If you live in Kentucky or Indiana and a law enforcement officer stops you and believes you consumed alcohol before getting behind the wheel, chances are, he or she will request that you take a breath test. Conducted using devices called Breathalyzers, breath tests reveal your blood alcohol concentration to see if it surpasses the legal threshold in your state.
If your breath test indicates that you consumed more alcohol before driving than the law allows, you will likely face a drunk driving charge. Because the consequences of drinking and driving are so severe, it is critical that you have full faith in the accuracy of your Breathalyzer reading. A falsely elevated reading could lead to steep fines, community service and even time behind bars, among other possible penalties. Just what types of factors can impact your Breathalyzer reading?
Blood or vomit in your mouth
If you vomit, bite your lip or otherwise develop blood in your mouth before you take your breath test, know that the presence of blood or vomit has the capacity to throw off your Breathalyzer reading. Generally, authorities know this, and they often also know that they should wait about 20 minutes after noting the presence of blood or vomit to test you again.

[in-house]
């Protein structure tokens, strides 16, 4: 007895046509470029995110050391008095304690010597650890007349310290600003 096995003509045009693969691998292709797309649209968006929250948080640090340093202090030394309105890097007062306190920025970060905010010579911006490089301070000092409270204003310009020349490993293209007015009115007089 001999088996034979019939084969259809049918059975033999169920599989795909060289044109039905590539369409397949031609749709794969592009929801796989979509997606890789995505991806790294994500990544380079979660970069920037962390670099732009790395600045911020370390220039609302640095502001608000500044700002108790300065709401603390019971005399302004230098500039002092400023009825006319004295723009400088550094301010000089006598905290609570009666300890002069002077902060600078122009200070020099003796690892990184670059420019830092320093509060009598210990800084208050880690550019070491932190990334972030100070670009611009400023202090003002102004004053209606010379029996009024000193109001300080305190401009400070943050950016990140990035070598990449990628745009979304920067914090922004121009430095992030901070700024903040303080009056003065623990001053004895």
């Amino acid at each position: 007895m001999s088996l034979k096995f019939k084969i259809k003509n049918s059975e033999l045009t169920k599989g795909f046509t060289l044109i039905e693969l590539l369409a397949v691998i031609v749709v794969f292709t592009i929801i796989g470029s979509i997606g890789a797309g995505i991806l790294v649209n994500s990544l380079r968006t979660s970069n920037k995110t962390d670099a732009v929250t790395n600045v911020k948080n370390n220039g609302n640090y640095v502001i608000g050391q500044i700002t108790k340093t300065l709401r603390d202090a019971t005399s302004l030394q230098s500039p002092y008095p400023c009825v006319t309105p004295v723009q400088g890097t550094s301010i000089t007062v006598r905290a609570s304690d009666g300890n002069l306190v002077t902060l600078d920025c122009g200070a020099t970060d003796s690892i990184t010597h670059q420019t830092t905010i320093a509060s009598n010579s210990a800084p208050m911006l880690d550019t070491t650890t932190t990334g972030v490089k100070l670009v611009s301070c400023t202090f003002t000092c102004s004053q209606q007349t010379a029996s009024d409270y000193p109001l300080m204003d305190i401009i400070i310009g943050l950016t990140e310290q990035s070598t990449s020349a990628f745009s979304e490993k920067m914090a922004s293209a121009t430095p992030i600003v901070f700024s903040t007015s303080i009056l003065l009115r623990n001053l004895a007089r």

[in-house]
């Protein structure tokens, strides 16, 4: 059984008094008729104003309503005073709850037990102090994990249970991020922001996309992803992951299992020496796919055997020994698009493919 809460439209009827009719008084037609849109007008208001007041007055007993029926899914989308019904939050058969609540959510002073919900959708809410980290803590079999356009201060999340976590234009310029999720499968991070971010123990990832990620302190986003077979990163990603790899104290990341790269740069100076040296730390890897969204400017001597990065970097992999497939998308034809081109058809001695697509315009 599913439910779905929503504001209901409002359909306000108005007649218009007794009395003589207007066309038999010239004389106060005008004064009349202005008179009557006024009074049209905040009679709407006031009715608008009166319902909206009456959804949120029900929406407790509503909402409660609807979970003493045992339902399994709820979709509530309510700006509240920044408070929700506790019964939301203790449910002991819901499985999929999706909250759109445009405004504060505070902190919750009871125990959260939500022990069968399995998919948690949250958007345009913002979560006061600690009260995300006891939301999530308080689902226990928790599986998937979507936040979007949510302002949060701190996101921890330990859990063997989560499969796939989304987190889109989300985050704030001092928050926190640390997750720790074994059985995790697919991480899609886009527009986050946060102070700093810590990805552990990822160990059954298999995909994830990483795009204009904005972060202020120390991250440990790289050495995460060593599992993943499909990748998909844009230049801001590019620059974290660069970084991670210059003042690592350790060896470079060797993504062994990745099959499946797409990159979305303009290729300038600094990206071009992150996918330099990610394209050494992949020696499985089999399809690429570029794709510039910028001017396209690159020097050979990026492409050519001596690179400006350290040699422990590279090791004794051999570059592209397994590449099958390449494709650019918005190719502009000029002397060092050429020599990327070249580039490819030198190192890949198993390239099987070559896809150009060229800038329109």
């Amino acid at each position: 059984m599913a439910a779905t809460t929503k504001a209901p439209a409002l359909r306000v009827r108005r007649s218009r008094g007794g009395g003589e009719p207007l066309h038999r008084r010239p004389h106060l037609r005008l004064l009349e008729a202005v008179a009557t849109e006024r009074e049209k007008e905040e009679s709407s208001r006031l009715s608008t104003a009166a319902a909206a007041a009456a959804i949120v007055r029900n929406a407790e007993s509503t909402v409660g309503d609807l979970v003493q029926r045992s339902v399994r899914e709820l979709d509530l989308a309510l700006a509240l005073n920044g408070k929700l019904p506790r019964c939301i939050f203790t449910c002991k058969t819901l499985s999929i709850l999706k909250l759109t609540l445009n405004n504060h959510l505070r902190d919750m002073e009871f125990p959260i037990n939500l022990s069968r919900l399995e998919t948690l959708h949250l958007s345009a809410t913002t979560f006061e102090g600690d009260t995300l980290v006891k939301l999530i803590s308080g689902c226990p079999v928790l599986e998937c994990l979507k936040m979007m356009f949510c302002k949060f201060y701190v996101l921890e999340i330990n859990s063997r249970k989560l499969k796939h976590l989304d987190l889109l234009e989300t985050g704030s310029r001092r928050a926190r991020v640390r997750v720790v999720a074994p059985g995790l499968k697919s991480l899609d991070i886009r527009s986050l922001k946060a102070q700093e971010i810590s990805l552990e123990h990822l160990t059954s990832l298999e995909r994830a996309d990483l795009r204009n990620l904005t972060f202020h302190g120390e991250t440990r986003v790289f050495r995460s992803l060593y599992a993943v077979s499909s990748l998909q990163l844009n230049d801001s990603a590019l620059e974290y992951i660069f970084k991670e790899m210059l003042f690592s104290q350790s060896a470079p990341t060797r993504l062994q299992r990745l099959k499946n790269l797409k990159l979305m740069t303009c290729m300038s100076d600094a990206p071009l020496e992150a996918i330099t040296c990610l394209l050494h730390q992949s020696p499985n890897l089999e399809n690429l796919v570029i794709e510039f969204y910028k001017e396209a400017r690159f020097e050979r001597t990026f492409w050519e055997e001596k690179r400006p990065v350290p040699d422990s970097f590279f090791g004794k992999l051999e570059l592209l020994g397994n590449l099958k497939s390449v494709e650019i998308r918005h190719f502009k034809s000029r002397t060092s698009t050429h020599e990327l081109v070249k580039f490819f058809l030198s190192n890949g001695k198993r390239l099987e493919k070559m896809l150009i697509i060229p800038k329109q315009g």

While it may sound odd, electronic interference also has the capacity to lead to a falsely high Breathalyzer reading. Electronic interference can happen because of a number of different circumstances, but cellphone towers and police radio signals are among the potential causes.
If you have diabetes, you may be more likely than the rest of the population to have an inaccurate Breathalyzer reading. Why? Breath tests typically pick up any compound in your breath that has a methyl molecule structure. While alcohol does, so, too, does acetone, which you may have on your breath as a result of your condition, and not necessarily because you consumed alcohol before getting behind the wheel.
These are some of the more common factors that can throw off Breathalyzer accuracy, but please note that this is not an exhaustive list.